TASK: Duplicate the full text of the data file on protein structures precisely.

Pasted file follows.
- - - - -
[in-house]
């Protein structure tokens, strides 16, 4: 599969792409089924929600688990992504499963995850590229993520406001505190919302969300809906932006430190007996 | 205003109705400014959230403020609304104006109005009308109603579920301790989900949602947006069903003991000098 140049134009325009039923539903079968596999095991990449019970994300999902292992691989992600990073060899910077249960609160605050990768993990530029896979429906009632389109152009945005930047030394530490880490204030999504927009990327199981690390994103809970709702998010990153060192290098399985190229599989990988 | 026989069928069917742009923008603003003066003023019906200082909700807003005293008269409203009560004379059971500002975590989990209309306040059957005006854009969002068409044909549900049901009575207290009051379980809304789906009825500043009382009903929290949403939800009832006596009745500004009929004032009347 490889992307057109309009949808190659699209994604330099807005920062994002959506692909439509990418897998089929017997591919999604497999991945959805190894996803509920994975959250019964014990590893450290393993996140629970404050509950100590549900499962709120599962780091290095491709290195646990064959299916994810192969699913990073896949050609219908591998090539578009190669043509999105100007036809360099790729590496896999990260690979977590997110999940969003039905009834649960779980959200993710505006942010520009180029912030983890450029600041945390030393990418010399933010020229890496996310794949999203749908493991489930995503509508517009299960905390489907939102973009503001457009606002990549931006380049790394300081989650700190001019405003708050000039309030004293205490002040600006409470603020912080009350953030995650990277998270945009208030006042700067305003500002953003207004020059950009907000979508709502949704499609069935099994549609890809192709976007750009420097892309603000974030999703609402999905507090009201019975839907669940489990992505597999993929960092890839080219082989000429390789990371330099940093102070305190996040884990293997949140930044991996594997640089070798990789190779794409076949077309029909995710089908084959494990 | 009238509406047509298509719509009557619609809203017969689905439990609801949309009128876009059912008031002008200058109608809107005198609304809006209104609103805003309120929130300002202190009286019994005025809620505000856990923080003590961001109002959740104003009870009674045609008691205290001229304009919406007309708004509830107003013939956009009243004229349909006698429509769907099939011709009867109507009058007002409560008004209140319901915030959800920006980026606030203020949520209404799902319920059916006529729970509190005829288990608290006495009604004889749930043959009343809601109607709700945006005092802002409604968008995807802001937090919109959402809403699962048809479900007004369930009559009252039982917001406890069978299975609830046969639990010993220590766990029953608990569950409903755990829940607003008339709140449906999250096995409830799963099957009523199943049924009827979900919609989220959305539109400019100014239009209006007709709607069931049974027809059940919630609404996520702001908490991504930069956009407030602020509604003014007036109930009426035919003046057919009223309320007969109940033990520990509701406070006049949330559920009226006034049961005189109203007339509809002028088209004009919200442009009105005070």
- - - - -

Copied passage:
[in-house]
């Protein structure tokens, strides 16, 4: 599969792409089924929600688990992504499963995850590229993520406001505190919302969300809906932006430190007996 | 205003109705400014959230403020609304104006109005009308109603579920301790989900949602947006069903003991000098 140049134009325009039923539903079968596999095991990449019970994300999902292992691989992600990073060899910077249960609160605050990768993990530029896979429906009632389109152009945005930047030394530490880490204030999504927009990327199981690390994103809970709702998010990153060192290098399985190229599989990988 | 026989069928069917742009923008603003003066003023019906200082909700807003005293008269409203009560004379059971500002975590989990209309306040059957005006854009969002068409044909549900049901009575207290009051379980809304789906009825500043009382009903929290949403939800009832006596009745500004009929004032009347 490889992307057109309009949808190659699209994604330099807005920062994002959506692909439509990418897998089929017997591919999604497999991945959805190894996803509920994975959250019964014990590893450290393993996140629970404050509950100590549900499962709120599962780091290095491709290195646990064959299916994810192969699913990073896949050609219908591998090539578009190669043509999105100007036809360099790729590496896999990260690979977590997110999940969003039905009834649960779980959200993710505006942010520009180029912030983890450029600041945390030393990418010399933010020229890496996310794949999203749908493991489930995503509508517009299960905390489907939102973009503001457009606002990549931006380049790394300081989650700190001019405003708050000039309030004293205490002040600006409470603020912080009350953030995650990277998270945009208030006042700067305003500002953003207004020059950009907000979508709502949704499609069935099994549609890809192709976007750009420097892309603000974030999703609402999905507090009201019975839907669940489990992505597999993929960092890839080219082989000429390789990371330099940093102070305190996040884990293997949140930044991996594997640089070798990789190779794409076949077309029909995710089908084959494990 | 009238509406047509298509719509009557619609809203017969689905439990609801949309009128876009059912008031002008200058109608809107005198609304809006209104609103805003309120929130300002202190009286019994005025809620505000856990923080003590961001109002959740104003009870009674045609008691205290001229304009919406007309708004509830107003013939956009009243004229349909006698429509769907099939011709009867109507009058007002409560008004209140319901915030959800920006980026606030203020949520209404799902319920059916006529729970509190005829288990608290006495009604004889749930043959009343809601109607709700945006005092802002409604968008995807802001937090919109959402809403699962048809479900007004369930009559009252039982917001406890069978299975609830046969639990010993220590766990029953608990569950409903755990829940607003008339709140449906999250096995409830799963099957009523199943049924009827979900919609989220959305539109400019100014239009209006007709709607069931049974027809059940919630609404996520702001908490991504930069956009407030602020509604003014007036109930009426035919003046057919009223309320007969109940033990520990509701406070006049949330559920009226006034049961005189109203007339509809002028088209004009919200442009009105005070």